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LAWS FARMHOUSE

List Entry Summary

This building is listed under the Planning (Listed Buildings and Conservation Areas) Act 1990 as amended for its special architectural or historic interest.

Name: LAWS FARMHOUSE

List entry Number: 1392646

Location

LAWS FARMHOUSE, COMPTON STREET

The building may lie within the boundary of more than one authority.

County: Somerset

District: South Somerset

District Type: District Authority

Parish: Compton Dundon

National Park: Not applicable to this List entry.

Grade: II

Date first listed: 15-Jul-2008

Date of most recent amendment: Not applicable to this List entry.

Legacy System Information

The contents of this record have been generated from a legacy data system.

Legacy System: LBS

UID: 505145

Asset Groupings

This list entry does not comprise part of an Asset Grouping. Asset Groupings are not part of the official record but are added later for information.

List entry Description

Summary of Building

Legacy Record - This information may be included in the List Entry Details.

Reasons for Designation

Legacy Record - This information may be included in the List Entry Details.

History

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Details

COMPTON DUNDON

508/0/10012 COMPTON STREET 15-JUL-08 (Northeast side) LAWS FARMHOUSE

II Former farmhouse of C17 date with mid-C19 additions and C20 and early-C21 alterations. MATERIALS: It is constructed of coursed local lias stone with brick end stacks, a central ridge stack, and a further one to the outshut. The ridge stacks appear to have been largely rebuilt and the windows and doors are late-C20/early-C21 replacements. The roof is clad with clay tiles, but was formerly thatched. The lean-to against the east gable end has a slate roof. PLAN: It comprises a two room plan with cross passage, together with a former service room with loft above in the outshut to the rear (north). The outshut was extended in the mid-C19 when a cider cellar was added at its west end. A single storey lean-to, formerly a dairy, was also added against the east gable. EXTERIOR: The south elevation has a central entrance door, now enclosed within a C20 porch, flanked by flat-headed window openings to the ground floor, and smaller two-light windows at first floor. To the rear (north), there is a catslide roof of clay tiles over the outshut which has a central entrance door with two windows to either side. Built against the east elevation is a single storey addition with a hipped slate roof. Its walls are rendered and there is a late-C20 window and a doorway in the east elevation. The west gable wall has been rendered. INTERIOR: The cross passage retains a horizontal top rail to the left side and a short section of plank and muntin screen to the right. At the north end is a door (reversed) with mid-C17 strap hinges. In the right hand room is a large inglenook fireplace with a chamfered timber bressumer on stone chamfered jambs and a chamfered ceiling beam and, in the outshut beyond is a further large open hearth; the south side of the fireplace composed of a single slab of stone. The room to the left of the passage has a C20 fireplace. At first floor in the east part of the house is a moulded stone fireplace, a chamfered ceiling and a re-sited length of timber screen; in the west half there is a C19 fire surround. The roof structure comprises collared trusses with trenched purlins, though some of the latterhave been renewed and the rafters replaced. A modern roof has been superimposed over the historic timbers. HISTORY: Documentary sources indicate that there has been a farm on the site since the C14 when it formed part of the Milbourne Estate and was bought by the Strangways family in 1691. The Laws name is considered to derive from the family who occupied the property in the mid-C18. SOURCES: J. Dallimore, Laws Farmhouse, Compton Street, Compton Dundon (2001), upublished. Somerset Vernacular Building Research Group.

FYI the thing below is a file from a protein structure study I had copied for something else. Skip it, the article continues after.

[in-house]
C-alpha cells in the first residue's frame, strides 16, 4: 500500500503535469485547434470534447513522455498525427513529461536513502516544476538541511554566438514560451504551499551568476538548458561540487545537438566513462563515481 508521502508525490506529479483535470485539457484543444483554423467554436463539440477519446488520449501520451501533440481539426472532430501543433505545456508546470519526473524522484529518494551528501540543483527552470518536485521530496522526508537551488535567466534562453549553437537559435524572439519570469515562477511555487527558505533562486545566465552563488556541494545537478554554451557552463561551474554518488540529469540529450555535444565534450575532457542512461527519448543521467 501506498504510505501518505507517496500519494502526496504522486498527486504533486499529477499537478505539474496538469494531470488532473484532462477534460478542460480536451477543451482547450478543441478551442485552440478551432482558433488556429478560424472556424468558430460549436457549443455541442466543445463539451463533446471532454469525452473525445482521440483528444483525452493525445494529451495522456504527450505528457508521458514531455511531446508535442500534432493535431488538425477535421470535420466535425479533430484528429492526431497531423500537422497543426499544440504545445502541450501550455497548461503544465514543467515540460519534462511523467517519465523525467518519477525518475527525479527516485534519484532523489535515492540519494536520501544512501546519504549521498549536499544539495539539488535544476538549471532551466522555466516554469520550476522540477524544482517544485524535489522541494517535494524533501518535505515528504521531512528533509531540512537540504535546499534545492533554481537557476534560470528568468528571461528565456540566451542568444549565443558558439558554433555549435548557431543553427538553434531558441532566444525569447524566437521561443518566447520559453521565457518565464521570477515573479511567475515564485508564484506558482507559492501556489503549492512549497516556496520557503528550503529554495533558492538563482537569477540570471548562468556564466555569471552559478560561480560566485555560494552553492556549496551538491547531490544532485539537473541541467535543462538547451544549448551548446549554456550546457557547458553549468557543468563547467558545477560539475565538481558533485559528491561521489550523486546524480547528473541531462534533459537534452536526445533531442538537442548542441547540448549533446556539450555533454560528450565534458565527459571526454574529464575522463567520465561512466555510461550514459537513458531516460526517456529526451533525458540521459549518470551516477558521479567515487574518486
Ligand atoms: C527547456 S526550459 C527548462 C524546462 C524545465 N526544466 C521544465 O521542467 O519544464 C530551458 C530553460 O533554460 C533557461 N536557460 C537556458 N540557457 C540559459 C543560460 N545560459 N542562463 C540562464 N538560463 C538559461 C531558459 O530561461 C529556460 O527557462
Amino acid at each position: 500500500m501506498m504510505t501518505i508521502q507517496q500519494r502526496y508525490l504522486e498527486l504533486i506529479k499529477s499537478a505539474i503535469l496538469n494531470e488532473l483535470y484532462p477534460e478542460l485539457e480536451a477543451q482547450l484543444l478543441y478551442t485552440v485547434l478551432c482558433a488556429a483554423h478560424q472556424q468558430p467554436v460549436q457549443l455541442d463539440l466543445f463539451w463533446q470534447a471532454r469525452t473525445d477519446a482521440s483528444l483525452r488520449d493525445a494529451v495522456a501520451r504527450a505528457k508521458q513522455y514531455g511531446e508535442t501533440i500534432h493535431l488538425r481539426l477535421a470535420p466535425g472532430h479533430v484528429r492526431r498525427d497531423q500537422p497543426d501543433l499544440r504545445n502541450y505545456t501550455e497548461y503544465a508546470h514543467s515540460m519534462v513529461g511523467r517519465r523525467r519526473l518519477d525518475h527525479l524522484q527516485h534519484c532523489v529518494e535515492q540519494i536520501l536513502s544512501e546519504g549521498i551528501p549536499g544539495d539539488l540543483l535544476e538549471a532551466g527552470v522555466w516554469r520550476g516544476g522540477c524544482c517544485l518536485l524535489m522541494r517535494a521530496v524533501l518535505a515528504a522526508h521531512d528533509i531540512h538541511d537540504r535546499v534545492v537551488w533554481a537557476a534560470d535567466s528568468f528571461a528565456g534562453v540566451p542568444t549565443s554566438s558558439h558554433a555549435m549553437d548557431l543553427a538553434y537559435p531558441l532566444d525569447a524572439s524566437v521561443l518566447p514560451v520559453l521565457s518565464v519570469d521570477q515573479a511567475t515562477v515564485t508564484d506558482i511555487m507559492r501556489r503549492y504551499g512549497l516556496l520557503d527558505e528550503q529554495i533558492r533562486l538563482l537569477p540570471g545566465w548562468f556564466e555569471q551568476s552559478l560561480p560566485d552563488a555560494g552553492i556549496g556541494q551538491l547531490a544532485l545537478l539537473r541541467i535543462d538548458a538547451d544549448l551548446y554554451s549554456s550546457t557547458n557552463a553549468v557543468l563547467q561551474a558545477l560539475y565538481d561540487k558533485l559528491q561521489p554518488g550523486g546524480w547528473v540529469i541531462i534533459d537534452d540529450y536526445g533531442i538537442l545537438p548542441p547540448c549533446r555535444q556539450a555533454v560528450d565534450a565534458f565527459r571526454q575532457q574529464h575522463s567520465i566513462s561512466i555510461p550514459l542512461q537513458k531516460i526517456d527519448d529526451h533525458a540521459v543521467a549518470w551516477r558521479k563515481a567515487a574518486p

REASON FOR DESIGNATION: Laws Farmhouse is listed at Grade II, for the following principal reasons: * Despite C20 and early-C21 alterations, there is a significant proportion of pre-1700 fabric * The C17 plan-form remains legible and adds to our understanding of domestic vernacular architecture of this date * Surviving internal features include open fireplaces, exposed chamfered beams, some joinery and principal roof carpentry * The construction is of good quality and is representative of the vernacular traditions of the area

Selected Sources

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National Grid Reference: ST 49198 33367

Map

Map
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End of official listing